Against this backdrop, I was fortunate to receive a gift from my aunt, with the instruction that I was to treat myself in a way I might not be able to from my own resources. Thus, for the recent Epiphany weekend, I found myself travelling via Eurotunnel to a hotel in the south-eastern suburbs of Paris for a short but welcome break.
On the Friday morning (the Feast Day itself), I said the morning office in the Square du Vert Galant, a small city park on the north-western tip of the Île de la Cité. I guess most visitors to Paris might overlook this peaceful oasis. Few would know that it wasn’t created until 1884, when two small islands beyond the Pont Neuf and the equestrian statue of Henry IV were connected to each other and the main island, and built up into the present space.
It was on the smaller of these two former islands, the Isle des Juifs, that St Jacques de Molay, Grand Master of the Knights Templar, had been burned at the stake alongside his regional preceptor for Normandy, St Geoffroi de Charney, way back in 1314; but sitting on the south western side of the small park for half an hour, with just an early morning street cleaner performing his daily round, gave a strange sense of connection with both history and the divine presence in nature.
An interesting church to visit, as the style is Gothic, but the façade, being built over a hundred years after the main church is in the classical or French Baroque style. The organ dates back to the early seventeenth century, and was where various members of the Couperin dynasty of musicians (Louis and Francois particularly remembered) occupied the console. The chapel behind the main altar, is dedicated to the Virgin Mary - unusually having an architectural crown suspended from the roof over the altar. The church itself, became home in 1975 to the Monastic Fraternity of Jerusalem, a new monastic community founded with the intention of living the desert life of Charles de Foucauld in the modern city centre. Where in France, the historic church buildings are maintained by the secular state – it is in some way both curious and refreshing to find a sense of living faith and vibrancy in one of the lesser-known churches of Paris.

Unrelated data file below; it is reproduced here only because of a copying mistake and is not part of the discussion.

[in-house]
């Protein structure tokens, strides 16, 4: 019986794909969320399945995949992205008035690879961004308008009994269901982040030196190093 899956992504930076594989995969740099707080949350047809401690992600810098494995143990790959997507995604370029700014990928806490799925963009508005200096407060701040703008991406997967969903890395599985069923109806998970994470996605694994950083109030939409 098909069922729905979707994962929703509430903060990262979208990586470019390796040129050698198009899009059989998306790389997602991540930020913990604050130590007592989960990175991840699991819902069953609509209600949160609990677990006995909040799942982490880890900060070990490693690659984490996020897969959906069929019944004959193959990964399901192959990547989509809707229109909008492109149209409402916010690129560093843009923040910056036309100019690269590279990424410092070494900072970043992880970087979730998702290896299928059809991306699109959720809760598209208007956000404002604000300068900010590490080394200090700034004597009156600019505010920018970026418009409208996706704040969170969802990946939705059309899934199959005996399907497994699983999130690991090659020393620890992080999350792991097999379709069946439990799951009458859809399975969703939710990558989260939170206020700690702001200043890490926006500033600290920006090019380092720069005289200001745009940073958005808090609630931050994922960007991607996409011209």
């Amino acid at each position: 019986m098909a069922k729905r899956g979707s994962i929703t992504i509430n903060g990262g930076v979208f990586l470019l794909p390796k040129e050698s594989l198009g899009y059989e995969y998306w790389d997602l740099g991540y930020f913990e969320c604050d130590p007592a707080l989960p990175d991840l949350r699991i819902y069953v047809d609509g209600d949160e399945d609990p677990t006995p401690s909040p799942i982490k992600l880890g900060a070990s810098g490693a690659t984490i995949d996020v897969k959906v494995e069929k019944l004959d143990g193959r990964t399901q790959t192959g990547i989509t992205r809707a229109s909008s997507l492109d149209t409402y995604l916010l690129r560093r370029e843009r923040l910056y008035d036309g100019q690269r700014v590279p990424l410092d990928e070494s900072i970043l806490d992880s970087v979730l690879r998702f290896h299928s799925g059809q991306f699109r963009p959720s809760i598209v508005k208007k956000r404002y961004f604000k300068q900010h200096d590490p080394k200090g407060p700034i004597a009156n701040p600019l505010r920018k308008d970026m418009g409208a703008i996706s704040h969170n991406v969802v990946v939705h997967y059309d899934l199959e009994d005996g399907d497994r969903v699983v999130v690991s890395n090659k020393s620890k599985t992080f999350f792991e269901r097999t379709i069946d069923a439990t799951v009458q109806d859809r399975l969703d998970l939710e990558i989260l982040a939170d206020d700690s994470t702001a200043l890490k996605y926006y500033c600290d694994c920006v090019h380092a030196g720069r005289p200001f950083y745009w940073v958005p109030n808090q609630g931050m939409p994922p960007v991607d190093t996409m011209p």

A filling snack lunch in the museum café gave the overworked legs a short time to rest before a very crowded four stop trip on ligne 12, and a visit to the chapel at the Rue du Bac. Otherwise known as the chapel of the Miraculous Medal, this place of pilgrimage was where in 1830, Catherine Labouré, a religious novice, received three visitations from the Virgin Mary; through which the starred medal was described, and then created and issued.
These four brief visits were enough for my stamina on this day. But the awareness and blessings brought by them, were enough to remind my better or higher self that there is inspiration and encouragement in the uncertain times which we are all living through. Let us pray for each other that we may all be open to the divine blessing, however and wherever we find ourselves.
Dom Paul-Bernarde OSBA